Similar analysis was performed on test images with different SNR values as well as for honeycomb-like texture cases. Overall, there were 13 different test cases with various SNRs. From our simulations it is clear that for different SNR the value of λopt is not the same. In Fig. 5A where the MSE min is displayed as a function of λ, we see that the minimum points of graphs are shifting towards zero as the SNR increases. Therefore, the value of λopt is decreasing with the increase of SNR. Note that when deconvolving images without noise (SNR =∞) and taking λ= 0, the original image is obtained (MSE → 0). By contrast, when deconvolving images with noise, the iteration process never converges to the original image. Furthermore, from the analysis of the values of λopt and SNR in Fig. 5B, we notice an inverse relation between λopt and SNR: An external file that holds a picture, illustration, etc.
Object name is jmi0243-0124-mu7.jpg. As a robust estimate, we suggest using λ= 50/SNR.

Fig. 5
The analysis of deconvolution at different SNR. (A) Minimal MSE as a function of λ for various SNR values. Note that the optimal λ (defined as the minimum point of MSEmin) is smaller for higher SNR. The original image is achieved only ...

For microscope images we use λlsq because finding the optimal λ is a tedious and nontrivial process. By comparing the deconvolution results for synthetic images that use λlsq, λopt and λ= 0 at different noise levels, we assessed the performance of the λ estimating formula. Figs 5C and E summarize the deconvolution results in terms of minimal MSE for different noise levels and λ selections. From the graphs we conclude that using optimal regularization always gives better results (smaller MSE), and generally, using regularization is necessary in the presence of noise. In addition, there exist a range of SNR values (5–100) where using λlsq gives the same order of magnitude for minimal MSE as using λopt.

As it was suggested earlier, evolution of λlsq can be used as a stopping criterion. We suggest to stop the iteration process after five steps of obtaining λlsq maximum value. According to our simulations, such stopping criteria leads to deconvolved image with the resulting MSE close to minimal MSE (Figs 5D and F). In addition, long and converging iterations (100 iterations after λlsq maximum) cause MSE to diverse from the minimal MSE. This clearly shows that converging iteration does not guarantee more accurate results.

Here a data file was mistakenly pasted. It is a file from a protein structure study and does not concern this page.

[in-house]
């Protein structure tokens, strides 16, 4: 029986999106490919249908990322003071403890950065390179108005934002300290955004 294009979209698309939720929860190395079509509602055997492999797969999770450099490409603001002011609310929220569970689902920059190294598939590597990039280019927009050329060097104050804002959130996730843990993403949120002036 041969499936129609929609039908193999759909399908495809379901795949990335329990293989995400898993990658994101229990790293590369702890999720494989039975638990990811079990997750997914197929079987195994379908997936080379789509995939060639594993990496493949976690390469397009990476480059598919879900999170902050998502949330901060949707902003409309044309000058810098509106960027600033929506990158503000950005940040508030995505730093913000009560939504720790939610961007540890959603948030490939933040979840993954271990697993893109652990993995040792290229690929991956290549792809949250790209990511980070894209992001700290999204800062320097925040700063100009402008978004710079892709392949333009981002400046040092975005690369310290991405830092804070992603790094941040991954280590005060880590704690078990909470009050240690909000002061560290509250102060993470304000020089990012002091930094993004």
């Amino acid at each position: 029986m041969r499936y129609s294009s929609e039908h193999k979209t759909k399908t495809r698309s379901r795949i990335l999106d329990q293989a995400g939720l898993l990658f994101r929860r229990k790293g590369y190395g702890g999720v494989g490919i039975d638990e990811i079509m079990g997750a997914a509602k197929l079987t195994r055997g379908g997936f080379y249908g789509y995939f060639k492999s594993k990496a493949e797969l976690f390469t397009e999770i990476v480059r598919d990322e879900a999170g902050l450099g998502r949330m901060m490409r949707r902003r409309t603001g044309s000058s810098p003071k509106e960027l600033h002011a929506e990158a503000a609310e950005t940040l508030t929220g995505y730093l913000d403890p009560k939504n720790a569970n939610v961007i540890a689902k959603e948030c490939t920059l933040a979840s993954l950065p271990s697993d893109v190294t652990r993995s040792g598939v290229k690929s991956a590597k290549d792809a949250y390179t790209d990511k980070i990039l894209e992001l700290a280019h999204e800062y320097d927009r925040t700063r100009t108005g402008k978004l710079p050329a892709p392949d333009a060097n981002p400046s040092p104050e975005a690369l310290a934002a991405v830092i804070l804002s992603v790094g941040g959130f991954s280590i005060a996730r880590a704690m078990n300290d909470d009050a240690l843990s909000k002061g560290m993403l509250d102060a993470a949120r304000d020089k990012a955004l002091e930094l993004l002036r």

Deconvolving microscope images

As an example, we applied RL algorithm with TV regularization to experimentally recorded images. First, confocal images of mitochondria and sarcolemma in rat cardiomyocytes were deconvolved. Secondly, to test the performance of the algorithm, we deconvolved confocal image with the punctated stain and a widefield image.

In Fig. 6A, where the cell was labelled with MitoTracker Green FM, cross-sections xy and yz are displayed from the middle of cell. At upper left corner, an enlarged view from the middle part of the xy cross-section is shown. From the comparison of the recorded and deconvolved image using λlsq, we can clearly see significant improvement in the quality of the deconvolved image (compare Figs 6A and B). For example, the noise is reduced considerably on the whole image and mitochondria can be more easily distinguished from each other. Note the significant contrast enhancement on yz plane.

Fig. 6